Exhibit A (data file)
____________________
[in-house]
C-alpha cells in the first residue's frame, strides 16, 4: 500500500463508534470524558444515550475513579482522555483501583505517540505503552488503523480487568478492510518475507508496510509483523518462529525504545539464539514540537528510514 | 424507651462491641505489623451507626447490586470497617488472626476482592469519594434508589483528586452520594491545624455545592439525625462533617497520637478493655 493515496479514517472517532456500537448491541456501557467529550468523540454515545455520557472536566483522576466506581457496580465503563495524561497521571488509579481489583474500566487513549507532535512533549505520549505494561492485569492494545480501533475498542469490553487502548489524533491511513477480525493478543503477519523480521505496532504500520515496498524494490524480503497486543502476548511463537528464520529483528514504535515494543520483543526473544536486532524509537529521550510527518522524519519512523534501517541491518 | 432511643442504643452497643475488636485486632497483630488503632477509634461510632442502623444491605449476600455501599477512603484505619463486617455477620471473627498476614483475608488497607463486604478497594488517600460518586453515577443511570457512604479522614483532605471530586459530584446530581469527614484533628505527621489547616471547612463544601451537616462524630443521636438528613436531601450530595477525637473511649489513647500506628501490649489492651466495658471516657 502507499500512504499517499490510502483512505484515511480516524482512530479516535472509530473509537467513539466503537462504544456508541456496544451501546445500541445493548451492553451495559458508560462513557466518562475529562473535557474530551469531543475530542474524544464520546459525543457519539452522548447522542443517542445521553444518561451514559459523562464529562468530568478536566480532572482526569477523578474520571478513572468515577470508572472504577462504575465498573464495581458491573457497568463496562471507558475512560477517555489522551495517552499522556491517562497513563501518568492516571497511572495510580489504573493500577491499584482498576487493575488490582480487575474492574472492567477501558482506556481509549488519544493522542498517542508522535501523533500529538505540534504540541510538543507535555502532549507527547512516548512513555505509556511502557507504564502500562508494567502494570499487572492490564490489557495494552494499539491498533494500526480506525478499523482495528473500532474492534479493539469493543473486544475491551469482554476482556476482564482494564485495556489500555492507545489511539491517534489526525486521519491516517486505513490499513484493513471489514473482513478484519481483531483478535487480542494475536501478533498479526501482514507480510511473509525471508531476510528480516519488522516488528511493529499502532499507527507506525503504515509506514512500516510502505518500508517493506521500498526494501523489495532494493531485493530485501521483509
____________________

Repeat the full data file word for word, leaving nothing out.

[in-house]
C-alpha cells in the first residue's frame, strides 16, 4: 500500500463508534470524558444515550475513579482522555483501583505517540505503552488503523480487568478492510518475507508496510509483523518462529525504545539464539514540537528510514 | 424507651462491641505489623451507626447490586470497617488472626476482592469519594434508589483528586452520594491545624455545592439525625462533617497520637478493655 493515496479514517472517532456500537448491541456501557467529550468523540454515545455520557472536566483522576466506581457496580465503563495524561497521571488509579481489583474500566487513549507532535512533549505520549505494561492485569492494545480501533475498542469490553487502548489524533491511513477480525493478543503477519523480521505496532504500520515496498524494490524480503497486543502476548511463537528464520529483528514504535515494543520483543526473544536486532524509537529521550510527518522524519519512523534501517541491518 | 432511643442504643452497643475488636485486632497483630488503632477509634461510632442502623444491605449476600455501599477512603484505619463486617455477620471473627498476614483475608488497607463486604478497594488517600460518586453515577443511570457512604479522614483532605471530586459530584446530581469527614484533628505527621489547616471547612463544601451537616462524630443521636438528613436531601450530595477525637473511649489513647500506628501490649489492651466495658471516657 502507499500512504499517499490510502483512505484515511480516524482512530479516535472509530473509537467513539466503537462504544456508541456496544451501546445500541445493548451492553451495559458508560462513557466518562475529562473535557474530551469531543475530542474524544464520546459525543457519539452522548447522542443517542445521553444518561451514559459523562464529562468530568478536566480532572482526569477523578474520571478513572468515577470508572472504577462504575465498573464495581458491573457497568463496562471507558475512560477517555489522551495517552499522556491517562497513563501518568492516571497511572495510580489504573493500577491499584482498576487493575488490582480487575474492574472492567477501558482506556481509549488519544493522542498517542508522535501523533500529538505540534504540541510538543507535555502532549507527547512516548512513555505509556511502557507504564502500562508494567502494570499487572492490564490489557495494552494499539491498533494500526480506525478499523482495528473500532474492534479493539469493543473486544475491551469482554476482556476482564482494564485495556489500555492507545489511539491517534489526525486521519491516517486505513490499513484493513471489514473482513478484519481483531483478535487480542494475536501478533498479526501482514507480510511473509525471508531476510528480516519488522516488528511493529499502532499507527507506525503504515509506514512500516510502505518500508517493506521500498526494501523489495532494493531485493530485501521483509